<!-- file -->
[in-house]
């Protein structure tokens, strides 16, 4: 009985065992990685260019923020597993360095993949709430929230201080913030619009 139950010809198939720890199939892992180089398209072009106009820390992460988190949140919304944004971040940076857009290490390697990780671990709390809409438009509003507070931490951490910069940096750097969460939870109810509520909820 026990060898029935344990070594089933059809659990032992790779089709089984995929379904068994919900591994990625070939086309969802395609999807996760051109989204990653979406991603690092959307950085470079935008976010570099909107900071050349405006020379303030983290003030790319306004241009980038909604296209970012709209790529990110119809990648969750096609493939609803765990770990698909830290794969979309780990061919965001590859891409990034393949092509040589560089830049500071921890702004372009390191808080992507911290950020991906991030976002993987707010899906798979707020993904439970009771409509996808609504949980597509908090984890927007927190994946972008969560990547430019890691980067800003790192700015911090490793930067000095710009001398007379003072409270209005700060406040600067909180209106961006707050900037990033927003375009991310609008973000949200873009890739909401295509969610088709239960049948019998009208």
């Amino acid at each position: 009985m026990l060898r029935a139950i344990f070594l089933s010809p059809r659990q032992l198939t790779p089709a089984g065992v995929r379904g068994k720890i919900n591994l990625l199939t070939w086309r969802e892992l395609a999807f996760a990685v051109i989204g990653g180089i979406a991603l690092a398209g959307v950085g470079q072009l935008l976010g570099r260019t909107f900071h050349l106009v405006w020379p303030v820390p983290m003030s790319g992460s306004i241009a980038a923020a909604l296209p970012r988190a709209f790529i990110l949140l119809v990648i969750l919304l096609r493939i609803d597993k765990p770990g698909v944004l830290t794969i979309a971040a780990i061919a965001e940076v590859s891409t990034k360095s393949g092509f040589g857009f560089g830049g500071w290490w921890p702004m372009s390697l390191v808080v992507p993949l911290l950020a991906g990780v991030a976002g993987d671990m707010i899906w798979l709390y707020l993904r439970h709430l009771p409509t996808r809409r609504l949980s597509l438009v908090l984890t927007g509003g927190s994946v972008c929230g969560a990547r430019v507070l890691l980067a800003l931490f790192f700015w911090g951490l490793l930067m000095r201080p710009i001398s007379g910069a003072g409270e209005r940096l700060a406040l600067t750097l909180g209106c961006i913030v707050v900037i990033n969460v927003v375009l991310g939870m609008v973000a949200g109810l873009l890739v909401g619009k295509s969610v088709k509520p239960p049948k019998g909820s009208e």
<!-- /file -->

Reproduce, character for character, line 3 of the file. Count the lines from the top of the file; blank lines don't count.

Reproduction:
């Amino acid at each position: 009985m026990l060898r029935a139950i344990f070594l089933s010809p059809r659990q032992l198939t790779p089709a089984g065992v995929r379904g068994k720890i919900n591994l990625l199939t070939w086309r969802e892992l395609a999807f996760a990685v051109i989204g990653g180089i979406a991603l690092a398209g959307v950085g470079q072009l935008l976010g570099r260019t909107f900071h050349l106009v405006w020379p303030v820390p983290m003030s790319g992460s306004i241009a980038a923020a909604l296209p970012r988190a709209f790529i990110l949140l119809v990648i969750l919304l096609r493939i609803d597993k765990p770990g698909v944004l830290t794969i979309a971040a780990i061919a965001e940076v590859s891409t990034k360095s393949g092509f040589g857009f560089g830049g500071w290490w921890p702004m372009s390697l390191v808080v992507p993949l911290l950020a991906g990780v991030a976002g993987d671990m707010i899906w798979l709390y707020l993904r439970h709430l009771p409509t996808r809409r609504l949980s597509l438009v908090l984890t927007g509003g927190s994946v972008c929230g969560a990547r430019v507070l890691l980067a800003l931490f790192f700015w911090g951490l490793l930067m000095r201080p710009i001398s007379g910069a003072g409270e209005r940096l700060a406040l600067t750097l909180g209106c961006i913030v707050v900037i990033n969460v927003v375009l991310g939870m609008v973000a949200g109810l873009l890739v909401g619009k295509s969610v088709k509520p239960p049948k019998g909820s009208e």